Watching a lot of Ken Burns requires quite the attention span. One could interrupt me a la “at a loud party style” with a loud interjection:
OH GAWD I LOVED ‘THE WAR’
I LOVED HIS BASEBALL SERIES
And then divert the conversation somewhere actually interesting a la “some NYT editorial about new epiphanies a new mother has because no one in the world has ever been a mother before so this is really uncharted territory.” Which will be good, because Ken Burns is boring and not a great small-talk subject.
Some people like boring, or what they would say is beauty in details only they can see. These people are (insert interest)-philes and a subsection is the targeted audience of this piece.
Well, Ken Burns likes to include photos, over a century old, of people in baggy, slightly short clothing covered in dirt in his films. The clothing sort of hangs on their short frames and you can tell it had as much wear as the photo has a century into it’s existence. There aren’t a lot of places you can get clothing that makes you look this dated. It would be silly, really, to sell it OTR. You’d look like a re-enactor, a notoriously weird group of people who spend weekends traveling to historical towns and doing things like churning butter -- which is reasonably absurd like writing about clothes. Most would have this sort of thing custom made from deadstock material or from a mill like Woolrich. Or you can buy it from Mister Freedom. It’s not cheap. It’s a bit silly. But the online store is the only place you can buy stuff like it. Unless you’re in Hollywood.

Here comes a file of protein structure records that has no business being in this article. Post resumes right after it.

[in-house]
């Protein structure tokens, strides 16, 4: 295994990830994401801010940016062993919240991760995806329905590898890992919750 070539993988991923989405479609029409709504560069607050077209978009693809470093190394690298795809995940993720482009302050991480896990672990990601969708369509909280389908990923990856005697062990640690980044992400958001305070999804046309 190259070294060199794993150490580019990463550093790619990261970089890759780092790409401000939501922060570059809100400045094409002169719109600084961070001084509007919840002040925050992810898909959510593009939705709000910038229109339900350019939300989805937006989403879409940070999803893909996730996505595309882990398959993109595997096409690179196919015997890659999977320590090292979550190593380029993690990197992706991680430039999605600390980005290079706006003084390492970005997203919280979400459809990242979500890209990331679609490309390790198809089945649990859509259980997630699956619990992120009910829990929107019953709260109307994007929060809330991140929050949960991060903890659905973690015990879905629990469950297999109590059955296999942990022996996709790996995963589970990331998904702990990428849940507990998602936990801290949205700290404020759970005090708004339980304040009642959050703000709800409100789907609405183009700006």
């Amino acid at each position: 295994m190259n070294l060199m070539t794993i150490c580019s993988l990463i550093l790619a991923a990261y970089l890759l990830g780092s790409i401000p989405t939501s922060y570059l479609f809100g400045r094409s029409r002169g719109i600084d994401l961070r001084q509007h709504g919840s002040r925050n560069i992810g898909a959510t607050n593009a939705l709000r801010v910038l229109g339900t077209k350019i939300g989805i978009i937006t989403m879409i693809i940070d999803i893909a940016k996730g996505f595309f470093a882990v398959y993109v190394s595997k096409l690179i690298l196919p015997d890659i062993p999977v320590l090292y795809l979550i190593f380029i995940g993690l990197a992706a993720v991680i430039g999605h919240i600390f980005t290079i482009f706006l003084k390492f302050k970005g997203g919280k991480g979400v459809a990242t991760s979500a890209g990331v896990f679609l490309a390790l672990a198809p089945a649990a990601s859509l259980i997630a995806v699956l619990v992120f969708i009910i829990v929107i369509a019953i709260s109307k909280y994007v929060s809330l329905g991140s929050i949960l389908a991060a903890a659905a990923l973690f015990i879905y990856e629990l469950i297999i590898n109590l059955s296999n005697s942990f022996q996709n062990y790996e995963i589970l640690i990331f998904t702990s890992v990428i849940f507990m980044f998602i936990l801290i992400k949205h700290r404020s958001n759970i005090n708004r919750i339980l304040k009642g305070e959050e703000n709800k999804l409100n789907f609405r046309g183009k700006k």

An experimental sartorial theorist could give you a scheme like, “wear it with all modern pieces and it’ll get incorporated into your own modern sartorial era,” which could very well work but I don’t quite know what one would do with this stuff once one gets ahold of it. Wear it in public? Pan slowly in and out with a video camera and have a haunting Ashokan Farewell piece play in the background? Get someone with out-of-date prescription glasses to talk about them on camera?
It’s cool and Christophe Loiron’s vision appears to be boundless. It looks like really wonderful stuff to me and has for as long as he’s had a website. Each collection appears to be reasonably unique but with comparasions between them (which makes sense given that each collection takes into account different time periods). But maybe it’s best to leave sleeping dogs lie. Or “It is nought good a slepyng hound to wake.”
The recurred past may be similar but it is never the same.